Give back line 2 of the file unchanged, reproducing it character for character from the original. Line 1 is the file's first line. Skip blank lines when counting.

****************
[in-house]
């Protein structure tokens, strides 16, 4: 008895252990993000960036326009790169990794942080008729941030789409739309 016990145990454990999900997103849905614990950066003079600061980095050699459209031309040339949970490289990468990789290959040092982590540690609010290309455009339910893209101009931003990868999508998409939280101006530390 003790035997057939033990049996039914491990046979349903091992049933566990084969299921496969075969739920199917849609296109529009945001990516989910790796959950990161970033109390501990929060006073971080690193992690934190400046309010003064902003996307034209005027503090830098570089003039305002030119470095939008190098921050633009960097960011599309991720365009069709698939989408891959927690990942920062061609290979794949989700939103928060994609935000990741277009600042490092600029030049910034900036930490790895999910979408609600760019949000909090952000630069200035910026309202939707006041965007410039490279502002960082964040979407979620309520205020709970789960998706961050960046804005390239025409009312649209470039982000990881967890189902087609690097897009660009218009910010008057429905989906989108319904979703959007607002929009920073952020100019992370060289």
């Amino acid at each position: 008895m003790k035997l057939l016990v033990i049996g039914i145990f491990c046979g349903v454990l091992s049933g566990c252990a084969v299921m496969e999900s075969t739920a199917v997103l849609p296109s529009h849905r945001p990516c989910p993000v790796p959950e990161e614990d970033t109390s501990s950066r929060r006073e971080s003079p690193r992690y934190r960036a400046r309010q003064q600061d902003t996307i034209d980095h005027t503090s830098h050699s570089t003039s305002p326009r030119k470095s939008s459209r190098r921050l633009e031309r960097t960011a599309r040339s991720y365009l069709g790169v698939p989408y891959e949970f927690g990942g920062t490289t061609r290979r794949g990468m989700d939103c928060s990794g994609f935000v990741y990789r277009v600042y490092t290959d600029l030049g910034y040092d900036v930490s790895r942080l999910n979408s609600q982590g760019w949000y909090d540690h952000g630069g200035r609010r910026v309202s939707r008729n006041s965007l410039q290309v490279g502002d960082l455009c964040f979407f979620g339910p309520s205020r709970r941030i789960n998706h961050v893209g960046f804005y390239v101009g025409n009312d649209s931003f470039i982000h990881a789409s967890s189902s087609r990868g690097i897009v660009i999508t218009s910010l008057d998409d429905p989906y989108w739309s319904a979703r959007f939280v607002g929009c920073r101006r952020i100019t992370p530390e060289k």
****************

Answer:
């Protein structure tokens, strides 16, 4: 008895252990993000960036326009790169990794942080008729941030789409739309 016990145990454990999900997103849905614990950066003079600061980095050699459209031309040339949970490289990468990789290959040092982590540690609010290309455009339910893209101009931003990868999508998409939280101006530390 003790035997057939033990049996039914491990046979349903091992049933566990084969299921496969075969739920199917849609296109529009945001990516989910790796959950990161970033109390501990929060006073971080690193992690934190400046309010003064902003996307034209005027503090830098570089003039305002030119470095939008190098921050633009960097960011599309991720365009069709698939989408891959927690990942920062061609290979794949989700939103928060994609935000990741277009600042490092600029030049910034900036930490790895999910979408609600760019949000909090952000630069200035910026309202939707006041965007410039490279502002960082964040979407979620309520205020709970789960998706961050960046804005390239025409009312649209470039982000990881967890189902087609690097897009660009218009910010008057429905989906989108319904979703959007607002929009920073952020100019992370060289």